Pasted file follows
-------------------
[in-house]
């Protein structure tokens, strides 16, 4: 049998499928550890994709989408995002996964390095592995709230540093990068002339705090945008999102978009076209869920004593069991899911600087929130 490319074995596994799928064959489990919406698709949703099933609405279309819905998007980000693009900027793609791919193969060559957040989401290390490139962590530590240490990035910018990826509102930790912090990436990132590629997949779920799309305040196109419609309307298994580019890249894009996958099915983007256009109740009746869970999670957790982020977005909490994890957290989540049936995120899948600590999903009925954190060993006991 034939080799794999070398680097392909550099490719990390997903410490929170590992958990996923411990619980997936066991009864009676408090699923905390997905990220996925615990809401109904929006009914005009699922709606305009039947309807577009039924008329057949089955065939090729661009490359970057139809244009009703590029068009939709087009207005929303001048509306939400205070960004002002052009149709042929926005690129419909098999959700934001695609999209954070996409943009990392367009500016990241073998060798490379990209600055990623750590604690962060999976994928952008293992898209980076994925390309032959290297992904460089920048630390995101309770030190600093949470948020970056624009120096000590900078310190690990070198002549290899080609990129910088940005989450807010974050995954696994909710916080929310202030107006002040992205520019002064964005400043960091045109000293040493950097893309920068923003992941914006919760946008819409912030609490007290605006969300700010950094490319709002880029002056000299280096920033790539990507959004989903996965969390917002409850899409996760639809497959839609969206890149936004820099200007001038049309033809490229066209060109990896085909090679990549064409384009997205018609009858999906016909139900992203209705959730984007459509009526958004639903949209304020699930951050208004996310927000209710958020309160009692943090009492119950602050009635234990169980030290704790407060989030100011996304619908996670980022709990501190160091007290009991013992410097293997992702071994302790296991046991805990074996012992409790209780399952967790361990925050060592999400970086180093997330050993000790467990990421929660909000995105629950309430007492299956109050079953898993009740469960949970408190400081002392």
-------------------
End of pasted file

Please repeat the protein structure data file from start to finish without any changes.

[in-house]
């Protein structure tokens, strides 16, 4: 049998499928550890994709989408995002996964390095592995709230540093990068002339705090945008999102978009076209869920004593069991899911600087929130 490319074995596994799928064959489990919406698709949703099933609405279309819905998007980000693009900027793609791919193969060559957040989401290390490139962590530590240490990035910018990826509102930790912090990436990132590629997949779920799309305040196109419609309307298994580019890249894009996958099915983007256009109740009746869970999670957790982020977005909490994890957290989540049936995120899948600590999903009925954190060993006991 034939080799794999070398680097392909550099490719990390997903410490929170590992958990996923411990619980997936066991009864009676408090699923905390997905990220996925615990809401109904929006009914005009699922709606305009039947309807577009039924008329057949089955065939090729661009490359970057139809244009009703590029068009939709087009207005929303001048509306939400205070960004002002052009149709042929926005690129419909098999959700934001695609999209954070996409943009990392367009500016990241073998060798490379990209600055990623750590604690962060999976994928952008293992898209980076994925390309032959290297992904460089920048630390995101309770030190600093949470948020970056624009120096000590900078310190690990070198002549290899080609990129910088940005989450807010974050995954696994909710916080929310202030107006002040992205520019002064964005400043960091045109000293040493950097893309920068923003992941914006919760946008819409912030609490007290605006969300700010950094490319709002880029002056000299280096920033790539990507959004989903996965969390917002409850899409996760639809497959839609969206890149936004820099200007001038049309033809490229066209060109990896085909090679990549064409384009997205018609009858999906016909139900992203209705959730984007459509009526958004639903949209304020699930951050208004996310927000209710958020309160009692943090009492119950602050009635234990169980030290704790407060989030100011996304619908996670980022709990501190160091007290009991013992410097293997992702071994302790296991046991805990074996012992409790209780399952967790361990925050060592999400970086180093997330050993000790467990990421929660909000995105629950309430007492299956109050079953898993009740469960949970408190400081002392």